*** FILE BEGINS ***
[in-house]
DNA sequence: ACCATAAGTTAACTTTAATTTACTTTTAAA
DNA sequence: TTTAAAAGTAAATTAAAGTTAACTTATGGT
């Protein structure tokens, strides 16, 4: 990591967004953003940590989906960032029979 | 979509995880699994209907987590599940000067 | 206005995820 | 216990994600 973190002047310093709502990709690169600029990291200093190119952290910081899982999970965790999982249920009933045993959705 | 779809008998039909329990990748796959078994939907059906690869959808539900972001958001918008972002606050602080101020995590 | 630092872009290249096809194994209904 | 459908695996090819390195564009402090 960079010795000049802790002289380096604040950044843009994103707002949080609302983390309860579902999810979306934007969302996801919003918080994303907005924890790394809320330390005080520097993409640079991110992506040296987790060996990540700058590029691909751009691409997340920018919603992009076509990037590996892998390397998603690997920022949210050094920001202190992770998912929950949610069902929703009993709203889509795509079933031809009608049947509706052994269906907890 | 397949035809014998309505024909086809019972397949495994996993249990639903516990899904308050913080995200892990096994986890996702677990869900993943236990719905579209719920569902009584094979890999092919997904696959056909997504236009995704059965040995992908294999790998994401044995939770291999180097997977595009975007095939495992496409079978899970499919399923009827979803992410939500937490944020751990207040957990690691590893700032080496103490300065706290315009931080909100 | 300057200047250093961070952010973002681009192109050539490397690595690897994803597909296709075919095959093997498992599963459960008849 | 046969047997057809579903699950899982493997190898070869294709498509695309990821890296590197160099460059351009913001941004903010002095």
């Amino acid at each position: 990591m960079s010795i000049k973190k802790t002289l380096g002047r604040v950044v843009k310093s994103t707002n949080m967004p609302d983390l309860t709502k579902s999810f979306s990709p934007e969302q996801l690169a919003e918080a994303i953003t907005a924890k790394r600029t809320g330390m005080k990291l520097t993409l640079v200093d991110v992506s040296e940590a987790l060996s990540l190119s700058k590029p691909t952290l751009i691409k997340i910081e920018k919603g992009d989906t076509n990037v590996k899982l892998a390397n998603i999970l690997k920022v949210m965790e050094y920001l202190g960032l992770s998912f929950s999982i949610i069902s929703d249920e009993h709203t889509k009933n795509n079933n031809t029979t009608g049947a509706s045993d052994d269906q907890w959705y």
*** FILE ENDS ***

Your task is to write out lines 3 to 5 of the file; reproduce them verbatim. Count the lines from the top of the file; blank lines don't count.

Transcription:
DNA sequence: TTTAAAAGTAAATTAAAGTTAACTTATGGT
């Protein structure tokens, strides 16, 4: 990591967004953003940590989906960032029979 | 979509995880699994209907987590599940000067 | 206005995820 | 216990994600 973190002047310093709502990709690169600029990291200093190119952290910081899982999970965790999982249920009933045993959705 | 779809008998039909329990990748796959078994939907059906690869959808539900972001958001918008972002606050602080101020995590 | 630092872009290249096809194994209904 | 459908695996090819390195564009402090 960079010795000049802790002289380096604040950044843009994103707002949080609302983390309860579902999810979306934007969302996801919003918080994303907005924890790394809320330390005080520097993409640079991110992506040296987790060996990540700058590029691909751009691409997340920018919603992009076509990037590996892998390397998603690997920022949210050094920001202190992770998912929950949610069902929703009993709203889509795509079933031809009608049947509706052994269906907890 | 397949035809014998309505024909086809019972397949495994996993249990639903516990899904308050913080995200892990096994986890996702677990869900993943236990719905579209719920569902009584094979890999092919997904696959056909997504236009995704059965040995992908294999790998994401044995939770291999180097997977595009975007095939495992496409079978899970499919399923009827979803992410939500937490944020751990207040957990690691590893700032080496103490300065706290315009931080909100 | 300057200047250093961070952010973002681009192109050539490397690595690897994803597909296709075919095959093997498992599963459960008849 | 046969047997057809579903699950899982493997190898070869294709498509695309990821890296590197160099460059351009913001941004903010002095």
């Amino acid at each position: 990591m960079s010795i000049k973190k802790t002289l380096g002047r604040v950044v843009k310093s994103t707002n949080m967004p609302d983390l309860t709502k579902s999810f979306s990709p934007e969302q996801l690169a919003e918080a994303i953003t907005a924890k790394r600029t809320g330390m005080k990291l520097t993409l640079v200093d991110v992506s040296e940590a987790l060996s990540l190119s700058k590029p691909t952290l751009i691409k997340i910081e920018k919603g992009d989906t076509n990037v590996k899982l892998a390397n998603i999970l690997k920022v949210m965790e050094y920001l202190g960032l992770s998912f929950s999982i949610i069902s929703d249920e009993h709203t889509k009933n795509n079933n031809t029979t009608g049947a509706s045993d052994d269906q907890w959705y």